Friday, September 15, 2017

Books that Shaped Me, Part 6: Lord of Light, by Roger Zelazny

I don’t know exactly when I read this book first. I read a lot of books in the later years of my home-schooling and the first of my traditional schooling, and the order in which I came to the next several titles in this series is lost to the mists of time. I found Lord of Light during a program of devouring all of Roger Zelazny, who I had found first through Nine Princes in Amber. Since I liked that book, I got everything the central library had of Zelazny, as was my pattern for finding new books at that stage of life. Roger Zelazny was far from the only author whose entire section I pulled from the fantasy and science fiction shelves. I was probably too young for much of the sex, politics, literary allusions, and sarcasm when I first read it, but I loved it anyway. I still love most of Zelazny, but Lord of Light is the book of his that I return to often, the one at the center of his portion of my heart.

Lord of Light is a novel intentionally based in Indian religion and mythology, drawing heavily on the iconography of Hinduism and Buddhism. It is about colonists of distant planet who have built a society that draws heavily on the iconography of Hinduism, and a revolutionary who introduces Buddhist ideas as an intentional disruption. For both Zelazny and his characters, the basis in real-world religion provides a wealth of potent imagery to pilfer and re-purpose. It was certainly brilliantly targeted for me, as child who devoured mythology in the form of modern novel adaptations, illustrated surveys of bowdlerized snippets, and eventually full texts in translation.

Lord of light filled me with a desire to read the Vedas and the Upanishads, before I actually knew what they were. I haven’t actually managed that yet. They don’t have nicely packaged popular translations the way British mythologies tend to. I think of reading them again whenever I return to Lord of Light. I’ll actually get to it one of these days, I swear.

I adored the mythic scale of the action in this book, and the intentional reference to gods and goddesses let the conflict shake the foundations of the world without seeming overdone or out of place. The characters battle over the whole world and course of its civilization, and nothing undercuts that scale. Like Tolkien, the narrative is comfortable with its own scale, with the conflict of good and evil, or perhaps beauty and ugliness. They are human characters with foibles and petty desires and memories of something ordinary, but they are also more than that. They have ascended, intentionally, to a plane beyond. They may not deserve their lofty positions, their power of the fate of so many, but they do not give the power up. They have chosen to ascend.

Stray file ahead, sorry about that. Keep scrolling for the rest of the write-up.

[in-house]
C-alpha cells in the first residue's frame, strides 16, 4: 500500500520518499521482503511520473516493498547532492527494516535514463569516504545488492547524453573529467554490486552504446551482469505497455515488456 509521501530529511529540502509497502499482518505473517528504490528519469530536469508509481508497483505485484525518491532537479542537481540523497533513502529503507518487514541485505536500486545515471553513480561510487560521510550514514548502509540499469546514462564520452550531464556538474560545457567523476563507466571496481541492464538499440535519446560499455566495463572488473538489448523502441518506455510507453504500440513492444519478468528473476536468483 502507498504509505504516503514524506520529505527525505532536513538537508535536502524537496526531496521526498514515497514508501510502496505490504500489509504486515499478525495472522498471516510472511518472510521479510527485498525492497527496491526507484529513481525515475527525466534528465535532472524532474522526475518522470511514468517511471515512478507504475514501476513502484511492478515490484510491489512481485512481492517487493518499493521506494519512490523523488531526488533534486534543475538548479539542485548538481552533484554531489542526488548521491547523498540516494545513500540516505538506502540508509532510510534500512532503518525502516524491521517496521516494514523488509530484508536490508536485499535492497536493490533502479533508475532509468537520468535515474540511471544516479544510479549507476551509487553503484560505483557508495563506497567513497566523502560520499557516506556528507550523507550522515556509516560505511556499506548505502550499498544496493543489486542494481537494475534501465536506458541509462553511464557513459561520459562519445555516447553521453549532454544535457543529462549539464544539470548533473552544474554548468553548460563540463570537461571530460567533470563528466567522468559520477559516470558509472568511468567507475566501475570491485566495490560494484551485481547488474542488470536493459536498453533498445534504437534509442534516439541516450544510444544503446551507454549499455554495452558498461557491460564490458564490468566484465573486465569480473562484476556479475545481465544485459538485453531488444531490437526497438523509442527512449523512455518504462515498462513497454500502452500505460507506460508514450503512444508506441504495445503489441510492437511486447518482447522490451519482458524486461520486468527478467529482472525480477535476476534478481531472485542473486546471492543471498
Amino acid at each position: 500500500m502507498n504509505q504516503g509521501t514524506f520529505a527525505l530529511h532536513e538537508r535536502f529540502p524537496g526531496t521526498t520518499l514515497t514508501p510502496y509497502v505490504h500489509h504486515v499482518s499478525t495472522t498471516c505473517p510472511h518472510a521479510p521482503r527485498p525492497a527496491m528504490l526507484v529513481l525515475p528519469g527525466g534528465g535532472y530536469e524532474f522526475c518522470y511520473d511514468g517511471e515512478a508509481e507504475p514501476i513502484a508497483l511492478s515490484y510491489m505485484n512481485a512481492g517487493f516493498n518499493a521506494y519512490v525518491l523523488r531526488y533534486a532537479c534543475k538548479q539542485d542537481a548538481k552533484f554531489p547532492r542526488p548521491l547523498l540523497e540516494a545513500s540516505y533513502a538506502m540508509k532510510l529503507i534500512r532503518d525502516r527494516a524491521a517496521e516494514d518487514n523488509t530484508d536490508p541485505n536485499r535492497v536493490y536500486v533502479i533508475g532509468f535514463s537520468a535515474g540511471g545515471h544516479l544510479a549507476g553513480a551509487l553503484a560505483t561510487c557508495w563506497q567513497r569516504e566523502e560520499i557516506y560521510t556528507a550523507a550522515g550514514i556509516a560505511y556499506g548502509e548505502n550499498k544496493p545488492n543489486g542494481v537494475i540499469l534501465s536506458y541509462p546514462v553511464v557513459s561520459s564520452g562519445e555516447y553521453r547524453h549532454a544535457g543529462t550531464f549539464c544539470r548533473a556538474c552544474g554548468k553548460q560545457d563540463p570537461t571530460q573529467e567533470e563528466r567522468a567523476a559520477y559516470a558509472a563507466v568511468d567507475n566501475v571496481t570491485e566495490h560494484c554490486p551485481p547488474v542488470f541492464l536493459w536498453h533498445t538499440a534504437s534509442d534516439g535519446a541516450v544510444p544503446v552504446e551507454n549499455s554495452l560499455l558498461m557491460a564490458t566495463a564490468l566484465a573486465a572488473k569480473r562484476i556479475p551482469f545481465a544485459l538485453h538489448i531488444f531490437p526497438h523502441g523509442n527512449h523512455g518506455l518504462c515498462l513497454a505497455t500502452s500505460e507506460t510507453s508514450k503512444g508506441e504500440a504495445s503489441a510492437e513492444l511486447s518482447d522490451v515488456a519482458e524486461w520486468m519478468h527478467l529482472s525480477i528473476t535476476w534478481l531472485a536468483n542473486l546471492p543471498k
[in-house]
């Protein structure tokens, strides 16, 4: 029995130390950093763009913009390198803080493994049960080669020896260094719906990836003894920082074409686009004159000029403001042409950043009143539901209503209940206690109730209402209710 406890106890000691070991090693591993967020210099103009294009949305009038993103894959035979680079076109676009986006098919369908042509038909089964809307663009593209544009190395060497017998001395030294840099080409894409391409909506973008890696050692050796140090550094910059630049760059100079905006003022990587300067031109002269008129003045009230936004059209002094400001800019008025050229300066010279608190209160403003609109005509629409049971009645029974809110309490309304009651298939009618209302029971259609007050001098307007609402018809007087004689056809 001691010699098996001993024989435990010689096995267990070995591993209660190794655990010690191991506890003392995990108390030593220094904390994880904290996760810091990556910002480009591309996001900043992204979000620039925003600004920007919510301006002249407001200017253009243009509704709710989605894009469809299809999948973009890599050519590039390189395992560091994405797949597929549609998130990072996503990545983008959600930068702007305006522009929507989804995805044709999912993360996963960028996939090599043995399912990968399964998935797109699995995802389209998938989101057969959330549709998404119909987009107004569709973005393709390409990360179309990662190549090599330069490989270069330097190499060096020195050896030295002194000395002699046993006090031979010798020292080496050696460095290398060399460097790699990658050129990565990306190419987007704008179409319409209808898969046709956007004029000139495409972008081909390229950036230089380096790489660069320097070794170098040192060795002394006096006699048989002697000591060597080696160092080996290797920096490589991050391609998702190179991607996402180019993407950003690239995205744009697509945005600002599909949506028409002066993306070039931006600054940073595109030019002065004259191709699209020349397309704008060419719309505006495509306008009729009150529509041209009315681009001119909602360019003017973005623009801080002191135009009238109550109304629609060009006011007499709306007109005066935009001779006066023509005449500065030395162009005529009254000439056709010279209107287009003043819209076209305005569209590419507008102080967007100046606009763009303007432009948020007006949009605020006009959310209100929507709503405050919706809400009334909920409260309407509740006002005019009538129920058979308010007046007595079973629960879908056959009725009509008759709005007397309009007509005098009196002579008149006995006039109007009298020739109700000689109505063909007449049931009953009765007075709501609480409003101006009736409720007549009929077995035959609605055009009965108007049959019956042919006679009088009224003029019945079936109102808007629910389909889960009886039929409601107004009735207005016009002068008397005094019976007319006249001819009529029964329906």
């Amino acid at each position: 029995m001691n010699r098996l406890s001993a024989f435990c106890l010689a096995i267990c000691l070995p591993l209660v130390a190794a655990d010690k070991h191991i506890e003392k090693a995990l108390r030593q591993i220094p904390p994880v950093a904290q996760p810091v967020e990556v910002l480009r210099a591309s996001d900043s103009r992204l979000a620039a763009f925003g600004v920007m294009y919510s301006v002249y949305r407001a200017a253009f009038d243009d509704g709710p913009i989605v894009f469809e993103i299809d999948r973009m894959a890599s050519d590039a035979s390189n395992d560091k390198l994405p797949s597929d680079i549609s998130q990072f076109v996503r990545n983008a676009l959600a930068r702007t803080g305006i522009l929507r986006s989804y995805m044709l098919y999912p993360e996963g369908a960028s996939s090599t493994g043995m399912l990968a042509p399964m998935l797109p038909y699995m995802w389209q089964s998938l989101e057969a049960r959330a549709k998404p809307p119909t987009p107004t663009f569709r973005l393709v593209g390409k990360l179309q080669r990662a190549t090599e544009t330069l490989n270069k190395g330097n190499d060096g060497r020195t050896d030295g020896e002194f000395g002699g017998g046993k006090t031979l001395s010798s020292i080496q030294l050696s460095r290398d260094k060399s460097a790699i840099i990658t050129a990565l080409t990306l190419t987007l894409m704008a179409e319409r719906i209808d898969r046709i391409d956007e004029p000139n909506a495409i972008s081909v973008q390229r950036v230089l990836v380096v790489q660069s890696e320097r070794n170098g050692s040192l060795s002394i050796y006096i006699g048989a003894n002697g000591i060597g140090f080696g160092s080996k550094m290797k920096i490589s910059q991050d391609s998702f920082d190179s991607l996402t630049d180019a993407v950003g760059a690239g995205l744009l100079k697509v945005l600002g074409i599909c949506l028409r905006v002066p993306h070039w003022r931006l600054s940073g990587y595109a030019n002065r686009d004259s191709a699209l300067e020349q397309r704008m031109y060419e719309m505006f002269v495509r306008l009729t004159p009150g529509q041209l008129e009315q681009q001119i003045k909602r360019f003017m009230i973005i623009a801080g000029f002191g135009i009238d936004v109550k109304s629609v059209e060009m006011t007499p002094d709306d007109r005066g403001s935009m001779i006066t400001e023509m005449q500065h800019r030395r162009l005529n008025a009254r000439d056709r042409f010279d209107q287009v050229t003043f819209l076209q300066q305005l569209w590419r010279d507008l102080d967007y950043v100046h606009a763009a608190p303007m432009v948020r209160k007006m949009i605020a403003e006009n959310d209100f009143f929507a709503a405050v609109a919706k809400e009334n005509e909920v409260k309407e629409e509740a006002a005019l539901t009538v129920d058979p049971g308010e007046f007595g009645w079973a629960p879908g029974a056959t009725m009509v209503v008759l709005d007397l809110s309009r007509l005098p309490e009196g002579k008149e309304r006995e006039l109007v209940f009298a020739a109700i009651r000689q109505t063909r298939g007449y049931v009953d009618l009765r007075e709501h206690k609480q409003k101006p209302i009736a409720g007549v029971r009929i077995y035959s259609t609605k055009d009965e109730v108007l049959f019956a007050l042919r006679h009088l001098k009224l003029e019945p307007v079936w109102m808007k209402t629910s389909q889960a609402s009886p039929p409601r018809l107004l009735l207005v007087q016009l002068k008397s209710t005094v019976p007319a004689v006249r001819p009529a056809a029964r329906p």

That’s part of what works so well in Lord of Light. The characters know they have become archetypes. They’ve adopted those roles on purpose, to reinforce their power. But even self-aware, the power narrative still controls them. This idea is never spoken aloud, but Lord of Light is suffused with the power of narrative causality. It’s characters are driven to play to type, and to pursue the arc of stories they know will end with their destruction, because that is the way the story ends. This power of the narrative to compel even self-aware actors once they enter it is a tacit demonstration of an idea I found made explicit in Terry Pratchett, and later in more than one book about fairies. I think its implicit presence here is one of the hooks that caught me deep enough not to let go.

When I first read Lord of Light, it made me feel worldly and knowing and mature. It did not make me any of those things, but it’s jaded, worldly characters and their references to history and literature and stories that I did not know, but that I was trusted, as a reader of the book to understand, made me feel like I belonged among the jaded immortals who had become the gods of their world through science and mysticism and raw ambition. It is very attractive, at thirteen, to imagine you belong in the company of living gods who have lived centuries in body after body, long enough that they no longer marvel at the wonder of a world and city shaped in their own divine image.

I do not really know if Lord of Light is a very good book. It is probably a good book if you like Roger Zelazny, which I understand to be one of those things, like marmite or black coffee, that provokes strong reactions on either side of the debate. I do know that it is a perfect book for me, then, when I was young, and now, when I am still relatively young, but understand more of the references. I return to it endlessly now because it is filled with comfortable nostalgia. It is a story made to work even when you already remember every word. I do not remember every word yet, but I may before I am done reading it. The story will still be right, proceeding with the orderly and satisfying pace of a ticking clock, or the bone-deep rightness of fairytale.

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